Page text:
When creating a shared calendar for activities or individuals, there are a few things to take into account. Within Google, there are 3 types of Calendars: Primary Calendars, Secondary Calendars, and Resource Calendars. Determining the purpose of your sharing type will determine which type of calendar best fits your need.
Primary Calendars are referenced by the main User’s Email Address,
Many schools have created Service Accounts for their shared calendars. This offers the advantage of being easier to locate than secondary calendars when searching in the calendar interface.
The visibility settings for Primary Calendars is found under the Admin Console > Apps > Google Workspace > Calendar > Sharing Settings. Here, you can change the Default visibility for individuals within the organization, as well as the Maximum visibility for external members.
You can override the default setting by changing the Access Permissions section of the Calendar’s Settings. In the Share Settings for the calendar, you will have the primary user add the secondary user as an individual who can “Make changes to events” (not Make changes and manage).
The difficulty with Secondary calendars comes in ensuring that both users are subscribed to the new calendar. Although a calendar may be made public or visible to all members of the domain, without a link to the calendar or an emailed invitation, Secondary calendars are not easily discoverable.
Resource Calendars are Google’s newest calendars and are intended to be used for physical resources such as Conference rooms, laptop carts, auditoriums, gyms, etc. The ability to book these calendars is based on a settings found in the Admin Console > Apps > Google Workspace > Calendar > General Settings:
As a default setting, Resource Calendars have events that are visible to all users. This means that in order to prevent students from reserving a Resource, admins will need to go into the calendar and change the Access Permissions to “See only Free/Busy” and add the individuals or groups to the “Share with specific people” list.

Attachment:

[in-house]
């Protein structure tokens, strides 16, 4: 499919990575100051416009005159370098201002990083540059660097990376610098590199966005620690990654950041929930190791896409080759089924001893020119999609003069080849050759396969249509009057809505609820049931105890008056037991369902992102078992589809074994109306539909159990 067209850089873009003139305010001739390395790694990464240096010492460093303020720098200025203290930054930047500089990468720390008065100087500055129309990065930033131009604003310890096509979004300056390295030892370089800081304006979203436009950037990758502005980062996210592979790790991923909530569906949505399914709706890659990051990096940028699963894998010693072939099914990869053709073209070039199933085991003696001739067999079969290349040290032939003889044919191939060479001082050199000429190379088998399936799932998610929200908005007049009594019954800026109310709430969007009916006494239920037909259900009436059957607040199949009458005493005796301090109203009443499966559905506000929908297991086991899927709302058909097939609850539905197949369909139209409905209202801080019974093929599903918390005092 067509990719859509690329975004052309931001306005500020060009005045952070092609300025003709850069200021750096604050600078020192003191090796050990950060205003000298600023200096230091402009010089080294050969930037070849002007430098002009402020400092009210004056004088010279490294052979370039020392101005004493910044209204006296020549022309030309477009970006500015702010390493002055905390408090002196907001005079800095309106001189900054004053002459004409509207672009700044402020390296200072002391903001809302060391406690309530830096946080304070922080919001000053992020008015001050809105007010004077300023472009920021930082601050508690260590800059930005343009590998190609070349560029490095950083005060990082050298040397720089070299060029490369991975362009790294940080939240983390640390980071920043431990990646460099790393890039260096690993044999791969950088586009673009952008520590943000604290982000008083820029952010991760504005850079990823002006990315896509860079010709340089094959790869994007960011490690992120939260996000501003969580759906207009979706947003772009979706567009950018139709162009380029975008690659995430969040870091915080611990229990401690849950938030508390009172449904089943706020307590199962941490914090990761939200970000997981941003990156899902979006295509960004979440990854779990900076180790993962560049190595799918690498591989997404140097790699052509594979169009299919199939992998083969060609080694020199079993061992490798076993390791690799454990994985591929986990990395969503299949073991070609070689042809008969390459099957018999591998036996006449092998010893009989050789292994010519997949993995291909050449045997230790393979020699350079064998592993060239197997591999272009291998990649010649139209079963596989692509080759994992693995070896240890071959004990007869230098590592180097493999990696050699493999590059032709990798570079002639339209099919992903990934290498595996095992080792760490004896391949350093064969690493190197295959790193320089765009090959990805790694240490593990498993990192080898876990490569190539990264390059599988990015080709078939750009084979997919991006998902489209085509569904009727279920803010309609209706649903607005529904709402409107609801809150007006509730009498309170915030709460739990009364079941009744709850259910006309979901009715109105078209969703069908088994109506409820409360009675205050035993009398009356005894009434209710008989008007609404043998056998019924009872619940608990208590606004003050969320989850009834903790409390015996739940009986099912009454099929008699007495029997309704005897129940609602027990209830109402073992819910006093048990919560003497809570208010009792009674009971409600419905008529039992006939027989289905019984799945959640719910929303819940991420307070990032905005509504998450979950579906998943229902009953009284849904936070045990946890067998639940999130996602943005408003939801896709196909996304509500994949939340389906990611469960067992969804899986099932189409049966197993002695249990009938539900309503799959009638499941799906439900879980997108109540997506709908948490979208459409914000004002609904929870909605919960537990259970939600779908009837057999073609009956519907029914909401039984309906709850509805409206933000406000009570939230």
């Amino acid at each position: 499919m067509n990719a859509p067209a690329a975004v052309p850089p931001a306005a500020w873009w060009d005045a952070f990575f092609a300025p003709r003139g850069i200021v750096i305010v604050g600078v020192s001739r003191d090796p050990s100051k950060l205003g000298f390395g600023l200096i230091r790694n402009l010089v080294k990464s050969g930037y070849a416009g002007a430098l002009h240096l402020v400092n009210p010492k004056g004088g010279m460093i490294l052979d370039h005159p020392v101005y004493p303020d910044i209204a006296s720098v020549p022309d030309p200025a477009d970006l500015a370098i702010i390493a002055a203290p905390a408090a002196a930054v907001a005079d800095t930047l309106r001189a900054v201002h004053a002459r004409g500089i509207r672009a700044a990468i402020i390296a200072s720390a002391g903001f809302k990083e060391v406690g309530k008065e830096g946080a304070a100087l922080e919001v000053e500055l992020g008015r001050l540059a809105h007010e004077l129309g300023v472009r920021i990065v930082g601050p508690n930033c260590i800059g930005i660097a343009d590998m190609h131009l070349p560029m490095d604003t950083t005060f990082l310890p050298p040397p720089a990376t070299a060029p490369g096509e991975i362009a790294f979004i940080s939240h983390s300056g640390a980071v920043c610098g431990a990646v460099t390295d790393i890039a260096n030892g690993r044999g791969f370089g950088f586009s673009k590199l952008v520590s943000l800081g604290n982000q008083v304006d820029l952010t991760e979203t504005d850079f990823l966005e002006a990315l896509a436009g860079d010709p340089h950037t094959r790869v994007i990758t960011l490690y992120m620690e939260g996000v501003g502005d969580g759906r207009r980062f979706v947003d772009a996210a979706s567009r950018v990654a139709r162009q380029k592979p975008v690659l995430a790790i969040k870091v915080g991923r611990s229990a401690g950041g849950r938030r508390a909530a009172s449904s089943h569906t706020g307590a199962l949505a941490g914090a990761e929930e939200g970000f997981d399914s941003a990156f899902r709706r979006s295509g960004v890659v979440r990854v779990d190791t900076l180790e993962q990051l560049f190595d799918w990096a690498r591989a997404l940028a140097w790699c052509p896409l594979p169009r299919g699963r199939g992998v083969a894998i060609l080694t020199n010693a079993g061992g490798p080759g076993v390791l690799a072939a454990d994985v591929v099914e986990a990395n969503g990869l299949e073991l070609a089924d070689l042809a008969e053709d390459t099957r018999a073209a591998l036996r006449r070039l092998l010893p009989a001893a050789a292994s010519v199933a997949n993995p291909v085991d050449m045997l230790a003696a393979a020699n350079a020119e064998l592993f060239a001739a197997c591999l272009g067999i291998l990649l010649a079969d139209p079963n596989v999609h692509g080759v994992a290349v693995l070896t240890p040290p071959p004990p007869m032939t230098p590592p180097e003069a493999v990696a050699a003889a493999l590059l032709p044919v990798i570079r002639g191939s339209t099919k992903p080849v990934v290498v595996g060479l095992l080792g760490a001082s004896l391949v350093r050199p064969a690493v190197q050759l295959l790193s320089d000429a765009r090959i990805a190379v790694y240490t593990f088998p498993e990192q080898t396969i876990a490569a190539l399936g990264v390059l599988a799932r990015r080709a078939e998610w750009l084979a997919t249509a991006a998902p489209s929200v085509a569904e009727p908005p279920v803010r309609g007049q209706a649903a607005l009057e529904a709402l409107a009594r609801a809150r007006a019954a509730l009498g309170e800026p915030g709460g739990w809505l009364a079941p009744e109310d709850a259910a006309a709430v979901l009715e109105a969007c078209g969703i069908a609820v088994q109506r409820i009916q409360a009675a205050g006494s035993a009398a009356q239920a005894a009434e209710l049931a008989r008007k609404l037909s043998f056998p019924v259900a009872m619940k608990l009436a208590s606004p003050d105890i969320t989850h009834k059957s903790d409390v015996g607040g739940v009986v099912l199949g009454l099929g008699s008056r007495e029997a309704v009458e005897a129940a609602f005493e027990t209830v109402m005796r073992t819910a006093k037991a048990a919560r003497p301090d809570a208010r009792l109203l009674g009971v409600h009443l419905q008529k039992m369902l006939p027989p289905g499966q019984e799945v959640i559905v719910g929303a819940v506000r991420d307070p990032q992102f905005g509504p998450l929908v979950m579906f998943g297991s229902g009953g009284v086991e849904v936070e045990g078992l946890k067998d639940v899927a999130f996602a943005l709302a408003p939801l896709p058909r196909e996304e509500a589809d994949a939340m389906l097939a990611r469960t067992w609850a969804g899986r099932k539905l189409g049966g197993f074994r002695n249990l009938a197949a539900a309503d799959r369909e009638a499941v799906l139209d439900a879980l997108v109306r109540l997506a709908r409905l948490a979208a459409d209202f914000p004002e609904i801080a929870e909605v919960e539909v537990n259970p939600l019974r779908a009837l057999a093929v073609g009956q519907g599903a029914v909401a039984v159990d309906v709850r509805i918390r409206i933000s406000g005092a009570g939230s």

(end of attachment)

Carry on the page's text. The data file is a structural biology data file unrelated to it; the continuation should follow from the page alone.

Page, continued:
Creating Resource Calendars is done from the Resources section of the Calendar settings, or can be done from the Directory sidebar > Buildings and Resources > Manage resources. When a Resource is created, if categories and insights are going to be used, admins will need to define the Buildings within the resource management. Otherwise, an Undefined category and building can still be used.
Once Resource calendars have been built, their availability can be viewed by clicking on “Add a coworker’s calendar” and selecting “Browse resources.” This menu is available for all users, and is where admins go to change the visibility settings for a resource calendar. Once the calendar has been subscribed to, changes to share settings and visibility permissions are made in the same manner as other calendars.
To make a reservation on a Resource calendar, users create the event in their own calendar, and in the box where they would invite guests, choose the tab for “Rooms” then select the room which they are wanting to reserve.
If you found this useful, you may find Reservations for 25 a useful read. It covers in depth, Google’s update that consolidated the buildings and room management features. Interested in going further? We offer technical support and consulting for getting started and managing your Google Workspace domain.
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Technical Support Analyst
About the Author:
Stephen lives in Utah and enjoys the puzzle of investigating users’ problems and finding potential solutions. A recovering/reformed Gamer, Stephen throws himself into his passion for staying on top of all things Chrome OS and Chromebook related. Prior to joining Amplified IT, Stephen served as a Network Admin in a Therapeutic Boarding School and an IT director, where he implemented Google Workspace for Education. Stephen has studied computer science and security at Weber State University, Western Governors University. A self-anointed honor, Stephen likes Chromebooks more than almost anyone else in the world.